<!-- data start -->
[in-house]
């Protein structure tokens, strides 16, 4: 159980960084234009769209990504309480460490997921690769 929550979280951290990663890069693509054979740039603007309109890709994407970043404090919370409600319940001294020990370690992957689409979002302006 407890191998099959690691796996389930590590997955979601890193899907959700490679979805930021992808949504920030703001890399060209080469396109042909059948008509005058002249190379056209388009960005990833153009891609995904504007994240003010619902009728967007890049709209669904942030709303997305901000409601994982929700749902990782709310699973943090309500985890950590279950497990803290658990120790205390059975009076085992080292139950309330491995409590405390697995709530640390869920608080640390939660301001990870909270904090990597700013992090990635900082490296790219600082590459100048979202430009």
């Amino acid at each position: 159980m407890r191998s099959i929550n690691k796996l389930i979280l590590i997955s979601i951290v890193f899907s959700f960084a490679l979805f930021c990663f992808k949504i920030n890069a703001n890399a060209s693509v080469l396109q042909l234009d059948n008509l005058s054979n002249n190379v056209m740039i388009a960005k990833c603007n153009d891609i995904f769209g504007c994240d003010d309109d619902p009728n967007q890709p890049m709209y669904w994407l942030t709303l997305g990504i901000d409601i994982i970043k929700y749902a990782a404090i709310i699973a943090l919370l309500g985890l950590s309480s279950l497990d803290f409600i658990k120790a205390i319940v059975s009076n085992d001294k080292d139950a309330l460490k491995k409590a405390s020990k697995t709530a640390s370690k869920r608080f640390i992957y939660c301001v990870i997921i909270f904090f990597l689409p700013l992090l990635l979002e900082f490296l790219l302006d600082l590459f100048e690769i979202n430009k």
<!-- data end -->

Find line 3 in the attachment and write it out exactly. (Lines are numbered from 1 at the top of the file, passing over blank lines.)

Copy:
């Amino acid at each position: 159980m407890r191998s099959i929550n690691k796996l389930i979280l590590i997955s979601i951290v890193f899907s959700f960084a490679l979805f930021c990663f992808k949504i920030n890069a703001n890399a060209s693509v080469l396109q042909l234009d059948n008509l005058s054979n002249n190379v056209m740039i388009a960005k990833c603007n153009d891609i995904f769209g504007c994240d003010d309109d619902p009728n967007q890709p890049m709209y669904w994407l942030t709303l997305g990504i901000d409601i994982i970043k929700y749902a990782a404090i709310i699973a943090l919370l309500g985890l950590s309480s279950l497990d803290f409600i658990k120790a205390i319940v059975s009076n085992d001294k080292d139950a309330l460490k491995k409590a405390s020990k697995t709530a640390s370690k869920r608080f640390i992957y939660c301001v990870i997921i909270f904090f990597l689409p700013l992090l990635l979002e900082f490296l790219l302006d600082l590459f100048e690769i979202n430009k």